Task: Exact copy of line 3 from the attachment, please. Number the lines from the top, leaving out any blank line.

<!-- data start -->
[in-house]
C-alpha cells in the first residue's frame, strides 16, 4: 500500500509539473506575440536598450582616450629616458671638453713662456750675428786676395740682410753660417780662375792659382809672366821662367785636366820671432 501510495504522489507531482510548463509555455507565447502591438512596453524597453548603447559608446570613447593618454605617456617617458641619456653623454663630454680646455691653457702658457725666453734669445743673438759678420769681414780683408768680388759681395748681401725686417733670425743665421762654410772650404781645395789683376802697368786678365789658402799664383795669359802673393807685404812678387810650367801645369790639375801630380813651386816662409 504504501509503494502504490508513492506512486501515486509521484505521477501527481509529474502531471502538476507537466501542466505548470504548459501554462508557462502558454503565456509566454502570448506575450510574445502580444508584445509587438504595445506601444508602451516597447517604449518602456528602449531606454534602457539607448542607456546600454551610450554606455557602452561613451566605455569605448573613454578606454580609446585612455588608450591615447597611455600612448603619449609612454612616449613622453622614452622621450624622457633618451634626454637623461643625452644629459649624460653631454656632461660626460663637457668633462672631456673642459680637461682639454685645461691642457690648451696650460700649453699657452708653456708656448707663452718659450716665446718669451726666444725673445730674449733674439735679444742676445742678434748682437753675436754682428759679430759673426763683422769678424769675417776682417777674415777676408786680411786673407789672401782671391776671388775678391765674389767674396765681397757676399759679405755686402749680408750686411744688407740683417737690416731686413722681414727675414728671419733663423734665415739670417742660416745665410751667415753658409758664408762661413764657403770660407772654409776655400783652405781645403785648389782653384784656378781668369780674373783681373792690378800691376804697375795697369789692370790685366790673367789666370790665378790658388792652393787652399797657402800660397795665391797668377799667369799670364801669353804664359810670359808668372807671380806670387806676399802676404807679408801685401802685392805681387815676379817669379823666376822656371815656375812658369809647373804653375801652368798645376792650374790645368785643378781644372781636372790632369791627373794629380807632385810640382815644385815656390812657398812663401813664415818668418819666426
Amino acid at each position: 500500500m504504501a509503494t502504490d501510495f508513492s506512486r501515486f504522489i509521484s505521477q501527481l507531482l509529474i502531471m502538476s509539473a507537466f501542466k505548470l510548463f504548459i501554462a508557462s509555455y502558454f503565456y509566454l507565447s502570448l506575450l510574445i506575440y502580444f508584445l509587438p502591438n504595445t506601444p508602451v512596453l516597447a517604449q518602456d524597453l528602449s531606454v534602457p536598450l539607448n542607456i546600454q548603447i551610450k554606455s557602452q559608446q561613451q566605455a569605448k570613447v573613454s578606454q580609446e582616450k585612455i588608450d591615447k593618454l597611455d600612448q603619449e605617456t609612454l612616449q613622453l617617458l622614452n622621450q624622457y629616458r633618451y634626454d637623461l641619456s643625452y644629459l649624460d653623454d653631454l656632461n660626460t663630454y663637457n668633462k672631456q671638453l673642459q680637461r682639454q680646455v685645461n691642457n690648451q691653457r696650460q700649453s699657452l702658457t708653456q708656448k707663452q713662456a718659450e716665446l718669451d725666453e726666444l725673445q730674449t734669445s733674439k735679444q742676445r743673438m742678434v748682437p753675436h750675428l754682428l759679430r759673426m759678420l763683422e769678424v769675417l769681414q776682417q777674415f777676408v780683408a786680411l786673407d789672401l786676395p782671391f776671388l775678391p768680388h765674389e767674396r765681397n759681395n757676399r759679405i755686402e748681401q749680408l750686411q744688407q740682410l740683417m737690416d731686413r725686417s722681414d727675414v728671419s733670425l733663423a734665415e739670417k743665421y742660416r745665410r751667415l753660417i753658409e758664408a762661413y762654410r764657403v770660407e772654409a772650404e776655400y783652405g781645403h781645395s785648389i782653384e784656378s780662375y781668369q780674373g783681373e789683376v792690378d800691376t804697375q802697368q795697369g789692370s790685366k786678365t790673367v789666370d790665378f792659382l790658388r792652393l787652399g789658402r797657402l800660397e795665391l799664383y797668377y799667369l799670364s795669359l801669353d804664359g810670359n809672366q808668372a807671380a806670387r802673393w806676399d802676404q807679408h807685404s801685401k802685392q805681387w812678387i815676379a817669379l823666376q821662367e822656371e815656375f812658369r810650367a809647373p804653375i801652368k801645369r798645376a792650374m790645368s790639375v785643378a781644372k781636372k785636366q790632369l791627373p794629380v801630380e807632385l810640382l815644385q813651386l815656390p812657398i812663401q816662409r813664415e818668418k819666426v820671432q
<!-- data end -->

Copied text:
Amino acid at each position: 500500500m504504501a509503494t502504490d501510495f508513492s506512486r501515486f504522489i509521484s505521477q501527481l507531482l509529474i502531471m502538476s509539473a507537466f501542466k505548470l510548463f504548459i501554462a508557462s509555455y502558454f503565456y509566454l507565447s502570448l506575450l510574445i506575440y502580444f508584445l509587438p502591438n504595445t506601444p508602451v512596453l516597447a517604449q518602456d524597453l528602449s531606454v534602457p536598450l539607448n542607456i546600454q548603447i551610450k554606455s557602452q559608446q561613451q566605455a569605448k570613447v573613454s578606454q580609446e582616450k585612455i588608450d591615447k593618454l597611455d600612448q603619449e605617456t609612454l612616449q613622453l617617458l622614452n622621450q624622457y629616458r633618451y634626454d637623461l641619456s643625452y644629459l649624460d653623454d653631454l656632461n660626460t663630454y663637457n668633462k672631456q671638453l673642459q680637461r682639454q680646455v685645461n691642457n690648451q691653457r696650460q700649453s699657452l702658457t708653456q708656448k707663452q713662456a718659450e716665446l718669451d725666453e726666444l725673445q730674449t734669445s733674439k735679444q742676445r743673438m742678434v748682437p753675436h750675428l754682428l759679430r759673426m759678420l763683422e769678424v769675417l769681414q776682417q777674415f777676408v780683408a786680411l786673407d789672401l786676395p782671391f776671388l775678391p768680388h765674389e767674396r765681397n759681395n757676399r759679405i755686402e748681401q749680408l750686411q744688407q740682410l740683417m737690416d731686413r725686417s722681414d727675414v728671419s733670425l733663423a734665415e739670417k743665421y742660416r745665410r751667415l753660417i753658409e758664408a762661413y762654410r764657403v770660407e772654409a772650404e776655400y783652405g781645403h781645395s785648389i782653384e784656378s780662375y781668369q780674373g783681373e789683376v792690378d800691376t804697375q802697368q795697369g789692370s790685366k786678365t790673367v789666370d790665378f792659382l790658388r792652393l787652399g789658402r797657402l800660397e795665391l799664383y797668377y799667369l799670364s795669359l801669353d804664359g810670359n809672366q808668372a807671380a806670387r802673393w806676399d802676404q807679408h807685404s801685401k802685392q805681387w812678387i815676379a817669379l823666376q821662367e822656371e815656375f812658369r810650367a809647373p804653375i801652368k801645369r798645376a792650374m790645368s790639375v785643378a781644372k781636372k785636366q790632369l791627373p794629380v801630380e807632385l810640382l815644385q813651386l815656390p812657398i812663401q816662409r813664415e818668418k819666426v820671432q